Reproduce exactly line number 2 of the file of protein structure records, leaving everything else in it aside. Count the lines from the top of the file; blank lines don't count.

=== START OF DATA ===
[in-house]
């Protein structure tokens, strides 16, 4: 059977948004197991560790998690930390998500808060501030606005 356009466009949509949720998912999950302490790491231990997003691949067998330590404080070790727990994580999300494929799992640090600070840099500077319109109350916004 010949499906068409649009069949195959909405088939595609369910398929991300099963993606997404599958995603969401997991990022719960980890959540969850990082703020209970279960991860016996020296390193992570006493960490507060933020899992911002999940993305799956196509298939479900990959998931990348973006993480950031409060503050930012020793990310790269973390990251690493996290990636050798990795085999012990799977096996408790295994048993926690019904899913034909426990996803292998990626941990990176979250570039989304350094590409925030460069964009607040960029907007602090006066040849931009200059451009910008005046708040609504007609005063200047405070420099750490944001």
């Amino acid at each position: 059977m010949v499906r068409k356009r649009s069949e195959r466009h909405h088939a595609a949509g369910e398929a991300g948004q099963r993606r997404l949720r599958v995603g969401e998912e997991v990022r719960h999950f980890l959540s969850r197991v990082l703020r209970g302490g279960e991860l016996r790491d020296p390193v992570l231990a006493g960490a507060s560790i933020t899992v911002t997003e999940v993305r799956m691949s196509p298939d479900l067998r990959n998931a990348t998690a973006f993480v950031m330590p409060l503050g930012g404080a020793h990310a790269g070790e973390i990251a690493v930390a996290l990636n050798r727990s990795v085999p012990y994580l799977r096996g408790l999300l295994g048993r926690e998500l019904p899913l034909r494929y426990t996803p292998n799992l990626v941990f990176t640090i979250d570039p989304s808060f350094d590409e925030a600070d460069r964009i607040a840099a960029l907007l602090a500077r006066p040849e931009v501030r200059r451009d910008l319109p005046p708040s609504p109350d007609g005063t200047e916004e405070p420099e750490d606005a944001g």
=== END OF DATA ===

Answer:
């Protein structure tokens, strides 16, 4: 059977948004197991560790998690930390998500808060501030606005 356009466009949509949720998912999950302490790491231990997003691949067998330590404080070790727990994580999300494929799992640090600070840099500077319109109350916004 010949499906068409649009069949195959909405088939595609369910398929991300099963993606997404599958995603969401997991990022719960980890959540969850990082703020209970279960991860016996020296390193992570006493960490507060933020899992911002999940993305799956196509298939479900990959998931990348973006993480950031409060503050930012020793990310790269973390990251690493996290990636050798990795085999012990799977096996408790295994048993926690019904899913034909426990996803292998990626941990990176979250570039989304350094590409925030460069964009607040960029907007602090006066040849931009200059451009910008005046708040609504007609005063200047405070420099750490944001």